1001 Inventions and the world of Ibn al-Haytham
“If learning the truth is the scientist’s goal… then he must make himself the enemy of all that he reads.”
In 2015, UNESCO and 1001 Inventions were partners in a global campaign to celebrate the International Year of Light (IYL2015) and the scientific legacy of the remarkable 11th-century scientist Al-Hasan Ibn al-Haytham (known in the west as Alhazen).
I worked with Ahmed Salim to help develop the story for an animated film about this Basra-born pioneer, a scientific thinker who was fascinated by the nature of light and vision. In one pivotal experiment, Ibn al-Haytham observed that light coming through a tiny hole into his darkened room travelled in a straight line and projected an image onto the opposite wall. He drew the conclusion that we can see because light enters our eyes, rather than through rays emerging from our eyes as many once believed.
Ibn al-Haytham was born during the golden age of Muslim civilisation amid advances in science, technology and medicine. Through his Book of Optics (Kitab al-Manazir) and its Latin translation, Ibn al-Haytham’s ideas influenced European scholars including those of the European Renaissance.
The animated film starred Omar Sharif in what would prove to be his last film project. Read the full cast and crew credits on IMDB.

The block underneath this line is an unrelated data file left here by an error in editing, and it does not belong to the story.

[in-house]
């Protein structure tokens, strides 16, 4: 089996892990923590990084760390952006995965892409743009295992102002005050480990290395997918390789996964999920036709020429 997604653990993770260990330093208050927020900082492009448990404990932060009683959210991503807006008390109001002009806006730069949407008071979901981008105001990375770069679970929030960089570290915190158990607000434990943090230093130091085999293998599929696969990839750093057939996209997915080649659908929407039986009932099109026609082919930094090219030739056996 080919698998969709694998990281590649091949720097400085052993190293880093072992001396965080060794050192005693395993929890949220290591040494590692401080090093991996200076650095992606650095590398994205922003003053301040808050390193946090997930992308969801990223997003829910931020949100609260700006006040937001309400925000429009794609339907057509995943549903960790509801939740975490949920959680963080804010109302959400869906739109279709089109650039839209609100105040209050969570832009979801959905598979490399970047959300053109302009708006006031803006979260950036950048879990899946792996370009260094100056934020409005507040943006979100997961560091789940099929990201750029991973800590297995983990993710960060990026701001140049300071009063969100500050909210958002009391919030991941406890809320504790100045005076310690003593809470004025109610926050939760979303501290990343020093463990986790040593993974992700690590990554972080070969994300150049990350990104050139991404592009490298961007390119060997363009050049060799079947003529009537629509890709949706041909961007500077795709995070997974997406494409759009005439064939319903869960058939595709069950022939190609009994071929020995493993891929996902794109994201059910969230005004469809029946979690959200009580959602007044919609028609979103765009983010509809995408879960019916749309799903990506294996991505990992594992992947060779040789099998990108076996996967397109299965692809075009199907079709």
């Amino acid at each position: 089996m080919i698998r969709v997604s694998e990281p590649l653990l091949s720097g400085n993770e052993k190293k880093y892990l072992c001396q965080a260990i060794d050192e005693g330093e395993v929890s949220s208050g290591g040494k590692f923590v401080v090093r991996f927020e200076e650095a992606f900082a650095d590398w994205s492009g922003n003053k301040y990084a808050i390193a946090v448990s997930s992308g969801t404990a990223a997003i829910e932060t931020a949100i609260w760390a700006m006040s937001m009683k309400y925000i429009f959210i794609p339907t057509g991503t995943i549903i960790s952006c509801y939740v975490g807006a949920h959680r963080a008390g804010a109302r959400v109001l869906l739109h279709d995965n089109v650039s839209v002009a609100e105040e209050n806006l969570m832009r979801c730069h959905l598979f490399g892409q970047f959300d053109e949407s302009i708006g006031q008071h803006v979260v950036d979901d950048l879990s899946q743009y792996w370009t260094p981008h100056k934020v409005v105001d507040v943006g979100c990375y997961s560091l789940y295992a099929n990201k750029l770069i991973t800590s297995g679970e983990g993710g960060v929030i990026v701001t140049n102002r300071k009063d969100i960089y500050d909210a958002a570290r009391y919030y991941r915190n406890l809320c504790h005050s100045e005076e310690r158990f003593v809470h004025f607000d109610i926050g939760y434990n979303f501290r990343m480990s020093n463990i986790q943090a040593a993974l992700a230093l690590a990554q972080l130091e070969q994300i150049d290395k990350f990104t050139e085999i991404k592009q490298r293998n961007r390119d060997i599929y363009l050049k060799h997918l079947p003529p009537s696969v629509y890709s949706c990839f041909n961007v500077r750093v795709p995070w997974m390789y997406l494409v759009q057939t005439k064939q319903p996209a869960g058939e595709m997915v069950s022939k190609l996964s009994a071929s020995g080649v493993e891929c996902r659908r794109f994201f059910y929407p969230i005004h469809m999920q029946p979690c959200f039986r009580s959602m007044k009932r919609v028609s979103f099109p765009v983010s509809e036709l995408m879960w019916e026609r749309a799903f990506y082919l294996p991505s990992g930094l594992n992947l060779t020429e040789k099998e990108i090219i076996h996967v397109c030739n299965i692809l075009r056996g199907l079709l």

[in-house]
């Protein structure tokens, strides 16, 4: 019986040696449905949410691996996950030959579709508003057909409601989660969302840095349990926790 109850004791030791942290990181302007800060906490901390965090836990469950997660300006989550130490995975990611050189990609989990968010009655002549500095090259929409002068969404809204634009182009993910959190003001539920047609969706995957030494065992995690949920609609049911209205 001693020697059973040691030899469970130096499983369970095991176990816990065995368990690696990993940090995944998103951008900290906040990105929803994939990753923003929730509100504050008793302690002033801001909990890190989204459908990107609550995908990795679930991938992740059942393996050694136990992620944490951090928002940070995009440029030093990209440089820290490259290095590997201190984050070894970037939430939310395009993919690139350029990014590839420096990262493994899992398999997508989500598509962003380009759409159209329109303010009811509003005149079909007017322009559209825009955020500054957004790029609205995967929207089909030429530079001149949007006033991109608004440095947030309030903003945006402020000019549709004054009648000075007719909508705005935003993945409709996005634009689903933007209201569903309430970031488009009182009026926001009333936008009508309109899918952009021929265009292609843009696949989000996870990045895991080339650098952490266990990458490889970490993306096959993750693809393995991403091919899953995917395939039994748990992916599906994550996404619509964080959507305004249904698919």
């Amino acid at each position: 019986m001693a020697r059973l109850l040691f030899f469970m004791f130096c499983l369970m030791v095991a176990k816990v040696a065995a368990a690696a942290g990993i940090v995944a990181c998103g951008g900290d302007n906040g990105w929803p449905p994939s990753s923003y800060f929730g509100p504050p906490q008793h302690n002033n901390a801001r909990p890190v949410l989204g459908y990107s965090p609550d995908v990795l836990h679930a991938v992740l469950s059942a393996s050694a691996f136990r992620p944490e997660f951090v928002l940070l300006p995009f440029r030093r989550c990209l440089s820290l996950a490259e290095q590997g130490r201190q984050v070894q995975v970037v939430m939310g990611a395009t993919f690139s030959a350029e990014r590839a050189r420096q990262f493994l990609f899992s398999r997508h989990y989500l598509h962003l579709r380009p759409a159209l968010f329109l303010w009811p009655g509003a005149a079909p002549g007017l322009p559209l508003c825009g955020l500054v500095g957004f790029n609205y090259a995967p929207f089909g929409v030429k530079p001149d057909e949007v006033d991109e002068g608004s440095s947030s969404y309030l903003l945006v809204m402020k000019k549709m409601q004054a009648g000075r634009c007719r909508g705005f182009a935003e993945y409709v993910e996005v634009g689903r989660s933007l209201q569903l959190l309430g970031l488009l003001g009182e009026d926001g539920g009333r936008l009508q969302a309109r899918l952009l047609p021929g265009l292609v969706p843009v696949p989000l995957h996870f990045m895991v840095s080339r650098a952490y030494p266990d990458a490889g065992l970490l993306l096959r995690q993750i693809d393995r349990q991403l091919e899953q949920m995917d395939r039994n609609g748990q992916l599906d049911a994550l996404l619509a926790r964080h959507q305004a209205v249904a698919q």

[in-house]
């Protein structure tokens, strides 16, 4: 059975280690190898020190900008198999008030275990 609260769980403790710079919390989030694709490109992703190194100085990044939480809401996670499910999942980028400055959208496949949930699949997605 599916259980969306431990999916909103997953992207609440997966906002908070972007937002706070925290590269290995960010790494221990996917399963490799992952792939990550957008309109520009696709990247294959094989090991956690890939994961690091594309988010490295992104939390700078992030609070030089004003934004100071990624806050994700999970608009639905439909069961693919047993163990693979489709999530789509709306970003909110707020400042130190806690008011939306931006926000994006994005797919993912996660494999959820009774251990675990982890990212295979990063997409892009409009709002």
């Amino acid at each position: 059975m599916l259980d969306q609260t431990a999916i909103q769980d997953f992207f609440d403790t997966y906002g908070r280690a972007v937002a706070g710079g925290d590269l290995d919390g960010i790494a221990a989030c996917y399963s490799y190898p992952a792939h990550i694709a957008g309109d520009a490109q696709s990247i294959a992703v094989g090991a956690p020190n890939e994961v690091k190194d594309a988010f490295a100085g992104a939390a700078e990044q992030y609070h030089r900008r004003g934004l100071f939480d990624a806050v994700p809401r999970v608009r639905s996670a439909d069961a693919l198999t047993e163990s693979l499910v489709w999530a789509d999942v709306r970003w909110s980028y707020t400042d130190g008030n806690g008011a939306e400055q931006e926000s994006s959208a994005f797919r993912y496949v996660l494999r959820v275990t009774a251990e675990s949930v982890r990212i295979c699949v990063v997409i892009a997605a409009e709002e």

Alongside the film, 1001 Inventions launched an Ibn Al-Haytham global educational initiative which engaged millions of people around the world with hands-on science events at UNESCO headquarters in Paris, New York Academy of Science and the United Nations in New York, the Royal Society in London, the Jordan Museum in Amman, the Berlin Science Week and in many other cities around the world.
In May 2019, 1001 Inventions took the venture to China for National Science Week, part of the “Belt and Road International Science-Popularization Platform”. Through presenting lesser-known stories from the history of science, such as this, 1001 Inventions aims to raise awareness of the remarkable scientific and cultural contributions from countries along the ancient Silk Road.